In a judgment earlier this month, the CFTC decided in favor of an appeal from Gain Capital in the case of Robert West vs Gain Capital. The appeal rejected an earlier decision that Gain was responsible to pay West reparations in regards to ‘recklessly fail(ing) to disclose material facts to its customer’.
The case revolves West’s trading activity in 2010. At the time, West had opened deposited $5000 in his Forex.com account with his credit card and had engaged in two speculative positions with the EURUSD. The trades were opened via telephone calls with Forex.com dealers. West suffered liquidation of his account after failing to meet minimal margin requirements.
Following the losses, West complained to Gain Capital that had failed to inform him of the risks and that the broker closed his positions without his knowledge, and was answered that he had used too much leverage when he was trading. West then contacted the credit card company which reversed the $5000 deposit. He then filed a complaint with the CFTC against Gain Capital and sought a refund of $5000, plus $20,000 in potential profits that he had lost due to his account being liquidated. After judging on the case, Gain Capital was found to be at fault for omitting to West the risks involved with positions and he was awarded the full $20,000 in reparations.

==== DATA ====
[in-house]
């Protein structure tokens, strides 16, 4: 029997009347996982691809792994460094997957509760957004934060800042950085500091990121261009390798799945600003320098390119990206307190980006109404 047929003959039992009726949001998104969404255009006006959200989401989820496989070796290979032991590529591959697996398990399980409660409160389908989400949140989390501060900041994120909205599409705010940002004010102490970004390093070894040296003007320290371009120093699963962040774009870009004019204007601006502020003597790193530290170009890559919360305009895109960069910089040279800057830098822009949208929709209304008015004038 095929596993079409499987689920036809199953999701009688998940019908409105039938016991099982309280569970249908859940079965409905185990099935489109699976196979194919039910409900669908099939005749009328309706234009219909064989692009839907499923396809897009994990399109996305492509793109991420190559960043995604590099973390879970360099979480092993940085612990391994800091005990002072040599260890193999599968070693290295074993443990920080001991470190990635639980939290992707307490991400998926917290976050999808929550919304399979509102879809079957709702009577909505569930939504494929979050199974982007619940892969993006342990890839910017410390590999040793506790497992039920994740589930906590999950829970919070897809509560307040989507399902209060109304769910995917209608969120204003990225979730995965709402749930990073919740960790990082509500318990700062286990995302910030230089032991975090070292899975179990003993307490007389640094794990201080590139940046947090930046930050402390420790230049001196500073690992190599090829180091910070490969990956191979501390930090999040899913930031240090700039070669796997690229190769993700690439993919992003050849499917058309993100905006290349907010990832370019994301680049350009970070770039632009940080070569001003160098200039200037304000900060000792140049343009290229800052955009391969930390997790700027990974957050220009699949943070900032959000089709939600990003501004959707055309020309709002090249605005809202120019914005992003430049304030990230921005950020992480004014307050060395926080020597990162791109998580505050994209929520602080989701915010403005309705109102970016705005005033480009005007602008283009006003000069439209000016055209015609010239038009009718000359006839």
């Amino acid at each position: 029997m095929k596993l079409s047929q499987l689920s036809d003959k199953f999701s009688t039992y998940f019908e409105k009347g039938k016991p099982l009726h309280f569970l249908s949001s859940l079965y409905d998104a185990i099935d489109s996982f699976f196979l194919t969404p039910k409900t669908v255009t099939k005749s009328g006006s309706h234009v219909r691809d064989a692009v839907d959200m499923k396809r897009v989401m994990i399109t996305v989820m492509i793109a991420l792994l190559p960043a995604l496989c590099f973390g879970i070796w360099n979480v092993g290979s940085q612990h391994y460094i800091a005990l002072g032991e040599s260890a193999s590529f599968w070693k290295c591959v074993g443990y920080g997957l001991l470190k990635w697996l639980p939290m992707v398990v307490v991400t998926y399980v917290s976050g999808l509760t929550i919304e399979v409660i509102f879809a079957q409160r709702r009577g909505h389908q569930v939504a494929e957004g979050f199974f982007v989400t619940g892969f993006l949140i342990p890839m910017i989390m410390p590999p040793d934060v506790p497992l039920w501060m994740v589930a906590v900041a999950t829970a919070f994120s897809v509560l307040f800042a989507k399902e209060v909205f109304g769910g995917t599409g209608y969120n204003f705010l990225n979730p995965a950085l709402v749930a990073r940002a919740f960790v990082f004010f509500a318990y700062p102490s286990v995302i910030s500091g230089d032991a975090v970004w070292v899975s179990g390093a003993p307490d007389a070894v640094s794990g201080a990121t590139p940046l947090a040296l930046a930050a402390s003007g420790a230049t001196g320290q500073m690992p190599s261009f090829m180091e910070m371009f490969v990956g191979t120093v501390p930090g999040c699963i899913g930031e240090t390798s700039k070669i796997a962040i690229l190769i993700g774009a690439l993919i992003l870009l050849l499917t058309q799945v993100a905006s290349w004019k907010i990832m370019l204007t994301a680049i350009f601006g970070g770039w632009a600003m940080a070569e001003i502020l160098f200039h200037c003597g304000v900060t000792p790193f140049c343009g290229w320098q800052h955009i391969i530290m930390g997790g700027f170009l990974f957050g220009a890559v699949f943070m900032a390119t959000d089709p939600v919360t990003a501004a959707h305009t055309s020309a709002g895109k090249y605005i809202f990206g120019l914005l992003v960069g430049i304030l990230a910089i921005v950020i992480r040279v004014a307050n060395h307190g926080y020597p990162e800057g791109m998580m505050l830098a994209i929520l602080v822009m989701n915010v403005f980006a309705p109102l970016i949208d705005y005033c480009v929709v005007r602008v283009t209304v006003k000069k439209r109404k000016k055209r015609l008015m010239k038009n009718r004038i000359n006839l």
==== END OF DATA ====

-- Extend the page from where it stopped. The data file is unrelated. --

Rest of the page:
Appealing the case, Gain Capital brought the judgment to the CFTC which disagreed with the ruling and concluded
“We reverse the Judgment Officer’s award of speculative profits. We hold that the evidence in the record does not support a conclusion that Gain Capital violated section 4b of the Commodity Exchange Act. We further hold that, even if Gain Capital had violated section 4b in connection with West’s purchase of the second contract, West was at most entitled to an award of his out-of-pocket losses. Since Gain Capital voluntarily refunded that amount to him, there is no additional remedy that we can award. Accordingly, we reverse the Initial Decision and dismiss this matter with prejudice.”
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The CFTC based their decision on three reasons:
1)The initial ruling was based on ‘Fraud by Omission’. The CFTC didn’t believe that Gain had acted recklessly and omitted information that led to West being misled, as he had provided information that related to his understanding of the market.
2)The CFTC rejected West’s claim that Gain was supposed to contact him and inform him of the margin call as well as that the broker was not allowed to close his positions without his permission. The CFTC stated that Gain had no obligation to provide a margin call as well as that they had permission to liquidate his account.
3)The CFTC also added that West incurred no ‘out of pocket’ expenses and was even refunded his initial $5000 deposit. Therefore, even if the CFTC accepted that Gain had committed fraud, West wouldn’t merit to receive reparations.